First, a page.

WASHINGTON — The nation's top expert in infectious diseases sat down for a one-on-one interview with our Verify team, answering some of your questions about the ongoing coronavirus pandemic.
From mask mandates to upcoming holiday travel, here's what we learned from Dr. Anthony Fauci.
Vaccine release status
Earlier this week, Pfizer announced they will be officially asking for emergency use authorization from the FDA regarding their COVID-19 vaccine. But when does Fauci see a vaccine being released? Early December?
In his eyes, early December might be too soon. Instead, he said you would most likely see doses given to those in priority need by late December.
"Doses will be given to people judged to be of the highest priority, ultimately, by the CDC, the Centers for Disease Control and Prevention, but also with heavy input from an advisory committee that they use continually when they have to make decisions about the prioritization of vaccines," he said. "But I would say late December, much more likely than early December."
Who would be among those priority first groups?
According to Fauci, the decision ultimately comes down to those in charge at the CDC. When an Emergency Use Authorization is issued, advisory committees make recommendations and advice to the CDC director, who can then make a list to the public of what the priority groups would look like.
"You should be hearing about that reasonably soon is my guess," Fauci said, noting that it's "likely" that health care workers are amongst the first groups to receive it.
The CDC has issued guidance against Thanksgiving travel, but many Americans have made the decision to still get on airplanes and travel to visit loved ones.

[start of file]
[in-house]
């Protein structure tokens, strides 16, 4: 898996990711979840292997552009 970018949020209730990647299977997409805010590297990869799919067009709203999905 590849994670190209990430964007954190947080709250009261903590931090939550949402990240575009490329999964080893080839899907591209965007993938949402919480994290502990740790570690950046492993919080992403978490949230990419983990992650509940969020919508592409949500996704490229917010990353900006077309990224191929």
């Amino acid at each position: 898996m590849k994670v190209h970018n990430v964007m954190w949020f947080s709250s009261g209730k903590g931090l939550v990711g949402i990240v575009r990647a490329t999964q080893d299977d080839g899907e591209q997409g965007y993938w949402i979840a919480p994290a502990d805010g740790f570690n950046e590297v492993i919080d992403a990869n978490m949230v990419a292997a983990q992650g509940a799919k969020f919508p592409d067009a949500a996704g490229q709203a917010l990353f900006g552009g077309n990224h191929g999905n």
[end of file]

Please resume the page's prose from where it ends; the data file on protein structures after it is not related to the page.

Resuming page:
What message does Fauci have for those traveling out of town, or even locally?
" I think that each individual family unit, each individual person, should make a risk-benefit determination regarding traveling or having people come to them after traveling in their home," he said, emphasizing that he understands each family is different.
He urged that regardless of your family situation, it's important to take notice of the risks that each activity could bring -- not just to yourself, but also to loved ones who might be at risk.
"For example, if you have a situation where you want to have a big family dinner for Thanksgiving or Christmas, but you have people in your home or the home to which you're going, that are either elderly or have underlying conditions that put them at risk, you really want to be careful about that," he said.
Will Fauci himself be traveling for Thanksgiving, or having relatives visit?
"Unfortunately, no," he said. "I have adult daughters, three of them living in various parts of the country, different states, airplane rides away," he said. "They've made a decision. They're not going to come home, because they don't want to put me, their father, at risk when they traveled to get here."
Mask mandates and new curfews
Each state has been emphasizing new rules and restrictions and rolling back on reopening as they see surges. Some, like Maryland and Virginia, have issued curfews that place limits on food and beverages being sold to help discourage large gatherings.
How much longer does Fauci expect people will need to wear masks in public?
That question is difficult to answer, Fauci said, as it will depend not only on the number of people willingly getting vaccinated, but also on when the country will have an efficacious vaccine.
"In order to make an efficacious vaccine effective, you have to have a substantial proportion of the population get vaccinated right now," he said. We have a lot of convincing to do. There is a lot of skepticism in the community."
"If you get 50% of the population vaccinated, that's just not enough -- you're going to be wearing masks for a considerable period of time," he continued. "If you get the overwhelming majority of the population vaccinated, I don't think that even then you're going to completely abandon all public health measures because there will be circumstances where you might have to implement public health measures, even if you were vaccinated."